(g) for transport and infrastructure projects the length of the relevant road, railway, tramway, waterway, aqueduct or pipeline exceeds 8kms.

(h) where fish farming is involved the area (surface area) covered is in excess of 2 hectares;

(i) for any other development which may include those which are a combination of the previous classes, the gross floor space is in for 5,000m2 (or more) or the site exceeds 2 hectares.


These criteria are very similar to those which appeared in the draft statutory instrument which came out towards the end of 2007. The significant changes relate to housing where the figure was previously 100 houses and in relation to commercial developments where the relevant figures were previously 20,000m2 or 4 hectares.

It is still not entirely clear how these criteria will operate if at the time of application the format of the development is not finalised (e.g. where planning permission in principle is sought). Presumably then the relevant criterion will be the site area. Equally it is not clear what happens if the development drops below or more significantly moves above the relevant threshold in the course of the application being considered. It seems likely the relevant criteria should be applied as at the time the application is made. If there is any doubt about this it may be that the courts will have to resolve the position.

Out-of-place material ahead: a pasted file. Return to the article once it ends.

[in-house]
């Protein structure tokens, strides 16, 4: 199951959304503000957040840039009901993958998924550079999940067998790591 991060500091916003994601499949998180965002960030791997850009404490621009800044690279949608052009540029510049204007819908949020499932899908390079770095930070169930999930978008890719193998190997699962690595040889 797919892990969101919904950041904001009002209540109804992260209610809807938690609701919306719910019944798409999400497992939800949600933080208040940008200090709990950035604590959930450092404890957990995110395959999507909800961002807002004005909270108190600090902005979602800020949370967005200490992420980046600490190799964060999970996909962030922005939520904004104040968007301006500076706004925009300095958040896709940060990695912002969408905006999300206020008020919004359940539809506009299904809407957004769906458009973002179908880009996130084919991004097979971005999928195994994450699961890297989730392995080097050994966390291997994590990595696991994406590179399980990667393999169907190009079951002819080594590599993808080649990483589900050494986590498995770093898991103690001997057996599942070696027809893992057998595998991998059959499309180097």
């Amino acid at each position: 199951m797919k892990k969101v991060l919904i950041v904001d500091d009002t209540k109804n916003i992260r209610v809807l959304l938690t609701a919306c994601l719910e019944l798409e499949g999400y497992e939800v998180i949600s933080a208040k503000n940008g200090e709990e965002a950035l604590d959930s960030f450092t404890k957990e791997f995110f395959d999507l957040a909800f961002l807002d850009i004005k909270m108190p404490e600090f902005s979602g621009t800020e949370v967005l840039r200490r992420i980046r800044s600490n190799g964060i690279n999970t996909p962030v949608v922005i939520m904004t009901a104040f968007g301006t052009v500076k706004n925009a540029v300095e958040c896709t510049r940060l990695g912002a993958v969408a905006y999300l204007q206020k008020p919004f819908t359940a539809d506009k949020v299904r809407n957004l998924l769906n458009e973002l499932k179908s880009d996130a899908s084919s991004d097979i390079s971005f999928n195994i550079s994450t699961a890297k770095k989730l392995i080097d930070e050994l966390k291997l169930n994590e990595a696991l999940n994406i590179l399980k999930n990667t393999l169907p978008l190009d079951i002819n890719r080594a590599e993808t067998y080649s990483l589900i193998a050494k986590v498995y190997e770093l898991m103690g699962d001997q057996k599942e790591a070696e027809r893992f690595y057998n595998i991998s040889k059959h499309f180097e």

The Scottish Government has been firm on its intention to ensure that the hierarchy operates throughout Scotland on a consistent basis. This is not an easy issue to address. 51 houses in rural Aberdeenshire would have a very different impact from 51 houses in Glasgow or Edinburgh. If however the relevant threshold is operated differently in different areas of Scotland there was a possibility that developments very close together could be treated differently. The Scottish Government are aware of the issues but have decided that a consistent approach is one which is to be preferred.

If a proposal is close to a threshold (particularly housing developments), developers will need to give careful consideration as to whether they would prefer to have their development treated as a major or local development. There will be pros and cons in relation to that decision which may vary across the country (e.g. depending upon how schemes of delegation are framed and local review bodies operate). It is possible that some developers will try to ensure that all the developments are dealt with as major developments while other developers may take a different view. It is clearly the case that "one size does not fit all" across the country.

Having waited for the changes for some time the challenge now is to prepare for their practical impact.

The content of this article is intended to provide a general guide to the subject matter. Specialist advice should be sought about your specific circumstances.